“My dearly beloved, is it not beyond human power to express the ineffable delicacy of this sacrament in which spiritual sweetness is tasted in its very source, in which is brought to mind the remembrance of that all-excelling charity which Christ showed in His sacred passion? Surely it was to impress more profoundly upon the hearts of the faithful the immensity of this charity that our loving Savior instituted this sacrament at the last supper when, having celebrated the Pasch with His disciples. He was about to leave the world and return to the Father. It was to serve as an unending remembrance of His passion, as the fulfillment of ancient types — this the greatest of His miracles. To those who sorrow over His departure He has given a unique solace.”
Melchizedek king of Salem brought bread and wine; he was a priest of God Most High. He pronounced this blessing:
‘Blessed be Abram by God Most High, creator of heaven and earth,
and blessed be God Most High for handing over your enemies to you.’
And Abram gave him a tithe of everything.
1 Corinthians 11:23-26
1 Corinthians 11:23-26 ©
This is what I received from the Lord, and in turn passed on to you: that on the same night that he was betrayed, the Lord Jesus took some bread, and thanked God for it and broke it, and he said, ‘This is my body, which is for you; do this as a memorial of me.’ In the same way he took the cup after supper, and said, ‘This cup is the new covenant in my blood. Whenever you drink it, do this as a memorial of me.’ Until the Lord comes, therefore, every time you eat this bread and drink this cup, you are proclaiming his death.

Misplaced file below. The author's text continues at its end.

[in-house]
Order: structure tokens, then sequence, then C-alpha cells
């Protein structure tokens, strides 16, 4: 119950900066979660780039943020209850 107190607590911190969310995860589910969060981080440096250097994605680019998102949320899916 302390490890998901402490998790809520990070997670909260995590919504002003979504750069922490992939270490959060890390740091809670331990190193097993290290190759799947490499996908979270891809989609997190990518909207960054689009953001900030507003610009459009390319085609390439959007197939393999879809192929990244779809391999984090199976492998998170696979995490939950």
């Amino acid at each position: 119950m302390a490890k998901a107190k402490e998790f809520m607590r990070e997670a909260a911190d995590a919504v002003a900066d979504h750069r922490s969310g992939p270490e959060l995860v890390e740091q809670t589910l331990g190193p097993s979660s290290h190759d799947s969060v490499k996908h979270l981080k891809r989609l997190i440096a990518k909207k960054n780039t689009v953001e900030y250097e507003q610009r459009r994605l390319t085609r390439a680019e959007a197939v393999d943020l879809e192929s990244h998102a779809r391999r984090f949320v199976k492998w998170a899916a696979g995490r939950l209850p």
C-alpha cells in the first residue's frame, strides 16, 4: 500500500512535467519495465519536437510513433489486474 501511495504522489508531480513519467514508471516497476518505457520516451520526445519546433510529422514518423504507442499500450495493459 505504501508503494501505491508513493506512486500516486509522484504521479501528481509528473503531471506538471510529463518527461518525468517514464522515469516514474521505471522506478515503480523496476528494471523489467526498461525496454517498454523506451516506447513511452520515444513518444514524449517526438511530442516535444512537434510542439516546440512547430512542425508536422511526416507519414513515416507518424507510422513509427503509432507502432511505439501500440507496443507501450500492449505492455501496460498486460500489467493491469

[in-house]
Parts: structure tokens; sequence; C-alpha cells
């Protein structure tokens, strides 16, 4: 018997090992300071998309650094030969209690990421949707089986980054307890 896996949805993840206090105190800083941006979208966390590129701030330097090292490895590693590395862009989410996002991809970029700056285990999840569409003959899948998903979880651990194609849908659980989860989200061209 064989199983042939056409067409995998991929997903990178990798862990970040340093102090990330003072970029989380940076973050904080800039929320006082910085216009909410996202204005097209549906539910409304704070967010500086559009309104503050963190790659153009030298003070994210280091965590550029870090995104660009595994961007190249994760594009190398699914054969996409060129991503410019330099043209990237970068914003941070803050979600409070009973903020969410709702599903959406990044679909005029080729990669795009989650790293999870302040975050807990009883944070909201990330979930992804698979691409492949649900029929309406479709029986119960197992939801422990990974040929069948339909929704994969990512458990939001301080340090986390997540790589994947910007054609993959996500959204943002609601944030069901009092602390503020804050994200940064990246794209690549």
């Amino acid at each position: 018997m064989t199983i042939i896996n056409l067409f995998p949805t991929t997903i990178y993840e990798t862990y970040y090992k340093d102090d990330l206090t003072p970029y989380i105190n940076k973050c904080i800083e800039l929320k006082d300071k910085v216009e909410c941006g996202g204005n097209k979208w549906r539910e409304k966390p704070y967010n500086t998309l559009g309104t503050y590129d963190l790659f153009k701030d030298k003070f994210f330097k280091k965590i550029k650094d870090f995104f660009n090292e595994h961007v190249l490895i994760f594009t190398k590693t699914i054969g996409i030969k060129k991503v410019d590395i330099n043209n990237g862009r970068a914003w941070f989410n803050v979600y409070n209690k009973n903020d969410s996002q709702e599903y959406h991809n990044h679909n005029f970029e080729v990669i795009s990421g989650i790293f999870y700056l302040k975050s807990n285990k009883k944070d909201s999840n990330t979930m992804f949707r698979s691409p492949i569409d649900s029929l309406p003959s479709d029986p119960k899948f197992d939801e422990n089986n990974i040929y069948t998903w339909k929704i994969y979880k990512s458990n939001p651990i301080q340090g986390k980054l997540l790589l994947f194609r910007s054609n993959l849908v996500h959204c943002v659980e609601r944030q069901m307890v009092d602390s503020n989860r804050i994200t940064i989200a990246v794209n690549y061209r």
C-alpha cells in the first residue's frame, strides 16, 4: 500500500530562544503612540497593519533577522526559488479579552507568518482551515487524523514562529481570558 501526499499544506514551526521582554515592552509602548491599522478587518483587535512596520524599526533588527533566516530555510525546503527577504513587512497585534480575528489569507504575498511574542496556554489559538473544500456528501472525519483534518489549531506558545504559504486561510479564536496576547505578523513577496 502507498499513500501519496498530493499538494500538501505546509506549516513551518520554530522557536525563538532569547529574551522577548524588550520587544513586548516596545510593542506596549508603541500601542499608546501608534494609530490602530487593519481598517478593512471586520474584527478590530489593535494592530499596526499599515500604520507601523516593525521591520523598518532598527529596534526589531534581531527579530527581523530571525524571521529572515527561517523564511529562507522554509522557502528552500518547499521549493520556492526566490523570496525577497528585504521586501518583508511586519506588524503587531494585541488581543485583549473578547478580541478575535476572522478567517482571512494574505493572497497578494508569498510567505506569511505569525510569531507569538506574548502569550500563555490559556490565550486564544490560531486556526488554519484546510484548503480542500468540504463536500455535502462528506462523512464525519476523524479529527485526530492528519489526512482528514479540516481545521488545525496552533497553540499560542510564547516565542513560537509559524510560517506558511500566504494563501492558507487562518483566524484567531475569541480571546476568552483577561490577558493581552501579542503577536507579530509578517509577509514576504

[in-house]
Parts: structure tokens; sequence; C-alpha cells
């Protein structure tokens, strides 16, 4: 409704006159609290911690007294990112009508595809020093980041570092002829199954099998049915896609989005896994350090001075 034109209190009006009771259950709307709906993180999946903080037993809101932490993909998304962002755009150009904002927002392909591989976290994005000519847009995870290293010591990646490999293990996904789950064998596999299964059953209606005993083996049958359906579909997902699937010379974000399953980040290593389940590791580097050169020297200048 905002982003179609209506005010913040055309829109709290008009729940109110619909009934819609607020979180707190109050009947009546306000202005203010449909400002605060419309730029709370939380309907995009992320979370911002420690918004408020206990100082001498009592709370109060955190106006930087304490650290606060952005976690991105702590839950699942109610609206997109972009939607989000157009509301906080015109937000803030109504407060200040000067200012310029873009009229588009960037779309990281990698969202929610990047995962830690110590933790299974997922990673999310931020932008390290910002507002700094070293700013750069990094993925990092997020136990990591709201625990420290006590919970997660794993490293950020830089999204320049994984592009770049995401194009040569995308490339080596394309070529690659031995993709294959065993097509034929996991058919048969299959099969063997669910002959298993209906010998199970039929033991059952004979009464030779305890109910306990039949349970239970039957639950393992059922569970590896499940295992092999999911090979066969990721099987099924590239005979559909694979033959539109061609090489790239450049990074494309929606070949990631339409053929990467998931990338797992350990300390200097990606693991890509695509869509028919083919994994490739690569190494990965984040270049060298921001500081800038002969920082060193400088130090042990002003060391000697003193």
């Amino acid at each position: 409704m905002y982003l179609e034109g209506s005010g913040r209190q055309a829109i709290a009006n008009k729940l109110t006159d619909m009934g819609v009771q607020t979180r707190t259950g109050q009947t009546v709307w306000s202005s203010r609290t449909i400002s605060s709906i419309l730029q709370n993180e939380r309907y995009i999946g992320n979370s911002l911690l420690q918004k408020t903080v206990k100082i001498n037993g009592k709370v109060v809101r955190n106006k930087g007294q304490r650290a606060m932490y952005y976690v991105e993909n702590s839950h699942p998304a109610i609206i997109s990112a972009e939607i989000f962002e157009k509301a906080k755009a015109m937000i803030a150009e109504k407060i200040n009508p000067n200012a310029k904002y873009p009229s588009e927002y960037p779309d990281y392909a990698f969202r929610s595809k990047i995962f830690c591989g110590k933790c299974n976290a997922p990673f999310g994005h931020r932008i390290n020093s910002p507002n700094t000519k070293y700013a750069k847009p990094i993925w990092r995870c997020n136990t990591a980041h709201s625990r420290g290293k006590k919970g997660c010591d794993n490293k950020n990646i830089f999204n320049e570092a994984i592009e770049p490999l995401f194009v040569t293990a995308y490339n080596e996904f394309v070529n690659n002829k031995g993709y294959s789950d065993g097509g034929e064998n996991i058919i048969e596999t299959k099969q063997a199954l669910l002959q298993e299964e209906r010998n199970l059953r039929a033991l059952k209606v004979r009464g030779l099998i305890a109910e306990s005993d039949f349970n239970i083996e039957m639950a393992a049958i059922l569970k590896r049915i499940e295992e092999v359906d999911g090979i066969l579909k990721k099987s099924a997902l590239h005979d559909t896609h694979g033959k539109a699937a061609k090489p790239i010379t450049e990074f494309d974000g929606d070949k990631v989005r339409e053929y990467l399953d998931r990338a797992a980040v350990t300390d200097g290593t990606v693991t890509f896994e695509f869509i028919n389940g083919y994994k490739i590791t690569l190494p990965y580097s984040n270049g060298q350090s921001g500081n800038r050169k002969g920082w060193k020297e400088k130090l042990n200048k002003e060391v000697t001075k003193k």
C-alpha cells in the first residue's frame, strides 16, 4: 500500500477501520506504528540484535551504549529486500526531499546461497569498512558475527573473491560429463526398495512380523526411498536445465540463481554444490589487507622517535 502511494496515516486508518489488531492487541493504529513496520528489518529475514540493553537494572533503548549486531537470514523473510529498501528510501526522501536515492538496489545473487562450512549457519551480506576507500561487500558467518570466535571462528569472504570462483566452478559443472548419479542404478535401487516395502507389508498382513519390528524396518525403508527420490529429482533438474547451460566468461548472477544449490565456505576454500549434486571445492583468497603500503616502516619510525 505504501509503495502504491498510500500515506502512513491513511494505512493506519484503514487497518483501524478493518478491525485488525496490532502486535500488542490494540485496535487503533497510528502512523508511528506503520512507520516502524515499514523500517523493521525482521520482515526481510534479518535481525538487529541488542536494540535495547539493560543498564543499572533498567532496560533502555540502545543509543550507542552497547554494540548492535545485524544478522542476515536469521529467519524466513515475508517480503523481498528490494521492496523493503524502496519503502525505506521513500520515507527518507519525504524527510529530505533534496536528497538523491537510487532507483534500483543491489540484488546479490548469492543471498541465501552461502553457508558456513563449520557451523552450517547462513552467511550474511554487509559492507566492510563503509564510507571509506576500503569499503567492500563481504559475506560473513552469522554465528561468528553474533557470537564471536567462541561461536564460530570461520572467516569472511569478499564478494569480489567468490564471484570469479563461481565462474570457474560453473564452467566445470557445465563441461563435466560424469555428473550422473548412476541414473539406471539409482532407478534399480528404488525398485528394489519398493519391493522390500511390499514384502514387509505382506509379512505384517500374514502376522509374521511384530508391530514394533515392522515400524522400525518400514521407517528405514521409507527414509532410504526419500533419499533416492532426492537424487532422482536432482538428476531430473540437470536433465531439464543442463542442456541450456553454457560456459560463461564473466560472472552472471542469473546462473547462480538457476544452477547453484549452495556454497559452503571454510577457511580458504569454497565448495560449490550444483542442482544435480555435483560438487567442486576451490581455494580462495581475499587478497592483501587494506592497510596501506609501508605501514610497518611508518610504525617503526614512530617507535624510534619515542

Jesus made the crowds welcome and talked to them about the kingdom of God; and he cured those who were in need of healing.
It was late afternoon when the Twelve came to him and said, ‘Send the people away, and they can go to the villages and farms round about to find lodging and food; for we are in a lonely place here.’ He replied, ‘Give them something to eat yourselves.’ But they said, ‘We have no more than five loaves and two fish, unless we are to go ourselves and buy food for all these people’ For there were about five thousand men. But he said to his disciples, ‘Get them to sit down in parties of about fifty.’ They did so and made them all sit down. Then he took the five loaves and the two fish, raised his eyes to heaven, and said the blessing over them; then he broke them and handed them to his disciples to distribute among the crowd. They all ate as much as they wanted, and when the scraps remaining were collected they filled twelve baskets.
Give them food yourself